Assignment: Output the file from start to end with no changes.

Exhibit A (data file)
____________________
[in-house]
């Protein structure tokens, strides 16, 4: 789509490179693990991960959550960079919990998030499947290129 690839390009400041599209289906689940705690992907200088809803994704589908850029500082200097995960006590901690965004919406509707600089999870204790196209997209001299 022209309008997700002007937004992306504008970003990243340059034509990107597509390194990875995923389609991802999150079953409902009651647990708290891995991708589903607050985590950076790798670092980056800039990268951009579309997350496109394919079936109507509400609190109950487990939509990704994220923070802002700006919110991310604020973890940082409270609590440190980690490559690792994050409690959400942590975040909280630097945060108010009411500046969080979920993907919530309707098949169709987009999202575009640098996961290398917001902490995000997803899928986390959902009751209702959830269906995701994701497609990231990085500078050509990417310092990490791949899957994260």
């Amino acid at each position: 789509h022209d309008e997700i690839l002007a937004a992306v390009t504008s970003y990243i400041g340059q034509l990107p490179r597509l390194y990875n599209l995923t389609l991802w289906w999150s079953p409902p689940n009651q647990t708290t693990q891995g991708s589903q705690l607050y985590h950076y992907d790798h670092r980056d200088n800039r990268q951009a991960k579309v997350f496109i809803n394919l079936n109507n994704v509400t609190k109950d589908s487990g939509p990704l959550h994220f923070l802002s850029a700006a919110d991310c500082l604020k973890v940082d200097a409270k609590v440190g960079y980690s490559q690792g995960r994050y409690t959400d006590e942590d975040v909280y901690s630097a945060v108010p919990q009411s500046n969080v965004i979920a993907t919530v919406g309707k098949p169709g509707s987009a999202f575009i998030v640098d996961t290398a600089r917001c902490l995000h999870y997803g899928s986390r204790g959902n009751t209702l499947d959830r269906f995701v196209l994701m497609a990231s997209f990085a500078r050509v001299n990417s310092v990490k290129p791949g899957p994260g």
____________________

[in-house]
């Protein structure tokens, strides 16, 4: 789509490179693990991960959550960079919990998030499947290129 690839390009400041599209289906689940705690992907200088809803994704589908850029500082200097995960006590901690965004919406509707600089999870204790196209997209001299 022209309008997700002007937004992306504008970003990243340059034509990107597509390194990875995923389609991802999150079953409902009651647990708290891995991708589903607050985590950076790798670092980056800039990268951009579309997350496109394919079936109507509400609190109950487990939509990704994220923070802002700006919110991310604020973890940082409270609590440190980690490559690792994050409690959400942590975040909280630097945060108010009411500046969080979920993907919530309707098949169709987009999202575009640098996961290398917001902490995000997803899928986390959902009751209702959830269906995701994701497609990231990085500078050509990417310092990490791949899957994260």
């Amino acid at each position: 789509h022209d309008e997700i690839l002007a937004a992306v390009t504008s970003y990243i400041g340059q034509l990107p490179r597509l390194y990875n599209l995923t389609l991802w289906w999150s079953p409902p689940n009651q647990t708290t693990q891995g991708s589903q705690l607050y985590h950076y992907d790798h670092r980056d200088n800039r990268q951009a991960k579309v997350f496109i809803n394919l079936n109507n994704v509400t609190k109950d589908s487990g939509p990704l959550h994220f923070l802002s850029a700006a919110d991310c500082l604020k973890v940082d200097a409270k609590v440190g960079y980690s490559q690792g995960r994050y409690t959400d006590e942590d975040v909280y901690s630097a945060v108010p919990q009411s500046n969080v965004i979920a993907t919530v919406g309707k098949p169709g509707s987009a999202f575009i998030v640098d996961t290398a600089r917001c902490l995000h999870y997803g899928s986390r204790g959902n009751t209702l499947d959830r269906f995701v196209l994701m497609a990231s997209f990085a500078r050509v001299n990417s310092v990490k290129p791949g899957p994260g």